The South Fish Creek Complex, which opened in phases beginning in 2001, combines the Bishop O’Byrne High School, Shawnessy YMCA, Shawnessy Library, Chinook Learning Centre and South Fish Creek Recreation Association. Then in 2015, the Association entered into a 10-year naming rights partnership with Cardel Homes, becoming Cardel Rec South.
Cardel Place opened in 2004 in north-central Calgary and quickly become the heart and soul of Calgarians living in the city’s north central suburbs. After the ten year naming relationship with Cardel Homes expired, both parties amicably agreed it was time for a new name. As a not-for-profit community facility, it was decided the new name needed to reflect its new vision of “raising healthier generations.” “VIVO” a Latin word meaning “with life and vigour,” was chosen with the subtext “for Healthier Generations.”
In the northeast, the Genesis Centre opened in 2012 and quickly became the “living room” for over one million visitors each year from Calgary’s northeast communities. Genesis Land Corporation contributed five million dollars for the naming rights as part of the community’s $40 million dollar fundraising campaign for the $120 million, 250,000 square foot building.
Another slightly more modest 94,000 square foot, Remington YMCA in Quarry Park opened in September 2016. FYI: Remington Development is responsible for the ambitious vision of converting a gravel pit into a new master-planned, mixed-use urban community that integrates a major employment district (Imperial Oil moved its head office there in 2014) with a retail/recreational district and a residential district with a mix of single-family and multi-family homes.
I am surprised a home builder hasn’t attached its name to the Westside Recreation Centre which opened in 2000 and ten years later completed a major renovation.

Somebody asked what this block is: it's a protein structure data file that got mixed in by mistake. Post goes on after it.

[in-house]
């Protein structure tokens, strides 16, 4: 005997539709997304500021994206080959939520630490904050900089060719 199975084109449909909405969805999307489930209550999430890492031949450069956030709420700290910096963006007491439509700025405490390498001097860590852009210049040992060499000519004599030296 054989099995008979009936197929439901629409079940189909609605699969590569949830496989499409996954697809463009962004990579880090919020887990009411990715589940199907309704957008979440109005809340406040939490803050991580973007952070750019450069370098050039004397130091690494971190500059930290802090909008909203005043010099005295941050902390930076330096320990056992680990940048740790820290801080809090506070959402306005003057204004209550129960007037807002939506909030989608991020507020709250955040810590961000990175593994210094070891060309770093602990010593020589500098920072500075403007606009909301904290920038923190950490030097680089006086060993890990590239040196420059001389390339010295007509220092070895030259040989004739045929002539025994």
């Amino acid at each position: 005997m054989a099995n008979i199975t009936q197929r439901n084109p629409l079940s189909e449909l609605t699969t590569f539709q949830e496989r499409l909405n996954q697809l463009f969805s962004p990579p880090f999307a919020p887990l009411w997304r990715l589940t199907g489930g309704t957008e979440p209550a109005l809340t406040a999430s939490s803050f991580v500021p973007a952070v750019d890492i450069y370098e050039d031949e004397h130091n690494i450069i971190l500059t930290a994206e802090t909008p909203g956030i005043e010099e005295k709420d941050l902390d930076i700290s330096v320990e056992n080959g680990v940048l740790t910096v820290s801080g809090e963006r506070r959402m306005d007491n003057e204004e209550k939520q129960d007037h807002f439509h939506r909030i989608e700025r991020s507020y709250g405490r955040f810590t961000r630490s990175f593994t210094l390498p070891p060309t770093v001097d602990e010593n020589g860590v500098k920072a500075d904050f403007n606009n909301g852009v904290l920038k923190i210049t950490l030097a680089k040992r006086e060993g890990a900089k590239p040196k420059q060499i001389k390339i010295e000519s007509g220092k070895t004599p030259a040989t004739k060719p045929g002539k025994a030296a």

In the mid 20thcentury, separate buildings for arenas, indoor pools and other recreational activities were scattered around the city, rather than centralized. And, developers were busy building lakes and golf courses as the recreational amenities to attract home buyers.
Today, there has been a paradigm shift to creating mega, integrated multi-user community centres that include not only an indoor arena with a couple of sheets of ice, but perhaps a curling rink, a couple of gyms, a pool, with separate areas for families and lane pool swimmers, as well as public library, art, dance, martial arts and yoga studios and meeting rooms.
As one friend said to me recently, “we’ve come a long way from the neighbourhood outdoor skating rinks and pools with perhaps a small building as a change room.”
Others have asked, “Is this a good thing?”
Today, the City and developers are thinking about community not as individual neighbourhoods based on subdivisions or even quadrants, but rather as districts based on logical boundaries like major roads, transit routes and geographic features.
As Bob Dylan said in 1964, “For the times they are a-changin’.”